Saturday, November 24, 2012

Narrows reflection

I recently found this image from the Narrows in Zion National Park while going through my Lightroom library. The image is a composite of 9 images to create a very high resolution image and I hadn't noticed while shooting it that I had blown out (i.e. it was overexposed outside of the range of the camera's sensor) the cliff in the back. At the time, Lightroom wasn't able to bring these back to anything resembling nice color so I never bothered stitching the images. However the latest Lightroom versions are far better at this and surprisingly by just dialing back the exposure slider a little on the individual raw files, suddenly a blue sky showed up and detail in the rock appeared. So after some stitching and editing (mostly some dodging and burning) the image below was created that I am very happy with.

Narrow reflection. Buy a print. Image on flickr. Image on facebook. On Google+
High resolution composite from 9 images from Nikon D300, Nikkor 18-55mm at 24 mm, f/16, 0.6s, ISO 200.

Friday, November 9, 2012

The importance of white balance revisited

A little post for all you photographers out there. This is a revisit of an older post that gets a fair amount of hits every month. In the previous post I showed how the white balance setting in your raw converter, whether it is your camera or in software, has an enormous influence on the look and feel of an image. Also, there are many situations that simply confuse your camera's automatic white balance algorithms and so you often cannot trust it. This is especially true in landscape photography done at the edges of the day or in situations where there are deeply saturated colors present. A few days ago, I was photographing the sunset at a lake near my house and my D600, although far better at interpreting white balance correctly than any other camera I have shot with clearly got it wrong as should be evident from the image below.

Click for bigger!
This was shot with a 3-stop graduated ND darkening up the sky. The left image shows what the camera thought of the color balance. It rendered the water weirdly green. The white balance it chose is actually pretty close to a tungsten white balance but with a large green value. It is pretty close to the out-of-camera jpeg as I chose landscape picture style and chose the same profile in Lightroom. second from left is the result of clicking on auto in Lightroom. This gives an interesting result with very blue water. I did not use a Blue/Yellow polarizing filter for this image so this does not correspond to what I saw, but is still an interesting image. Again, the automatic system thinks the white balance is close to that of a tungsten bulb. The right three images are daylight, cloudy, and shade in that order. Those all correspond to the mood of the scene much better and choosing between them comes down to taste I think. In fact I would choose close to "Cloudy" if I were pressed.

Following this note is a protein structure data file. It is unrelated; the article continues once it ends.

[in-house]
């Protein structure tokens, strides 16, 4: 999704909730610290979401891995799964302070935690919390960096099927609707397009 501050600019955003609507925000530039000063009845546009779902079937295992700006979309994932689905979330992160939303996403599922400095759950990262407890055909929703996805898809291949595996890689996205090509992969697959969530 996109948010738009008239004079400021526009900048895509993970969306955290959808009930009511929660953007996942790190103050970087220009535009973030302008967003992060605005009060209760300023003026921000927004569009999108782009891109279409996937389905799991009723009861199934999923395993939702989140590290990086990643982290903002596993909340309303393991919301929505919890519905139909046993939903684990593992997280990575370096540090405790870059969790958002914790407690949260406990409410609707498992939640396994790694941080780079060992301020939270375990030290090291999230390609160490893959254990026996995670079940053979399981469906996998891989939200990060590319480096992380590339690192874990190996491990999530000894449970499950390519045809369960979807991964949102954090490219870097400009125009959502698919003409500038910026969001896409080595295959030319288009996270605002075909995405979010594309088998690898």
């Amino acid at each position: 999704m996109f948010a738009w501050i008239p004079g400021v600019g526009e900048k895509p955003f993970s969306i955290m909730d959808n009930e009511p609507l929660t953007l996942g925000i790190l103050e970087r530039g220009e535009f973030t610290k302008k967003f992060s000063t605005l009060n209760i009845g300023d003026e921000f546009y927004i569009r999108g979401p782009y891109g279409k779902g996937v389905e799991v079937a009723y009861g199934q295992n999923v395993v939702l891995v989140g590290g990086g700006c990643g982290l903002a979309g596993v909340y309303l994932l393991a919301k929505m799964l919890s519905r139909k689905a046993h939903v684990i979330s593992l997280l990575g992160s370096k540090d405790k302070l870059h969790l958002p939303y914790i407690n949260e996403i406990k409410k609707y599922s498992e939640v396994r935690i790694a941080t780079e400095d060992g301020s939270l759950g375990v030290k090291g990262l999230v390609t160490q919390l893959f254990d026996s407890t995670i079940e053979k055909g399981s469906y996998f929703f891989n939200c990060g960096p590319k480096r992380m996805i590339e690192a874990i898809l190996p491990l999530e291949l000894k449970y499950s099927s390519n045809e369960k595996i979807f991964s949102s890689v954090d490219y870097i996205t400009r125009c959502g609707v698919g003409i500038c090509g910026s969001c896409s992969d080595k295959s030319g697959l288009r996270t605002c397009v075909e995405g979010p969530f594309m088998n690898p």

I haven't posted this and other images from this sunset yet except for the panorama I posted a few days ago where I actually went for the bluish look that the camera itself selected but will do so soon.

Thursday, November 8, 2012

Lightroom 4.3 RC supports retina displays

The just released LR 4.3 RC now supports retina displays (i.e HiDPI) in Develop as well as the minor support that was already there in Library. It's just gorgeous. Aperture already had this support but I prefer Lightroom myself. Check it out in the link above! Lightroom now also fully supports the D600 with camera profiles. Much appreciated!

Sunday, November 4, 2012

Standley Lake sunset panorama

Standley Lake sunset. Buy a print. On flickr. On facebook.
Assembled from 6 images Nikon D600, Nikkor 24-85 mm f/3.5-4.5 VR at 24 mm, f/16, 1/4s, ISO 100.

Much more to come from this place!

Saturday, November 3, 2012

Lost dollar aspen

Lost dollar Aspen. Buy a print. On flickr. On facebook. Google +.
High resolution composite assembled from 9 images. Nikon D300, Nikkor 18-55mm f/3.5-5.6 at 35mm, f/16, 1/30s, ISO 200.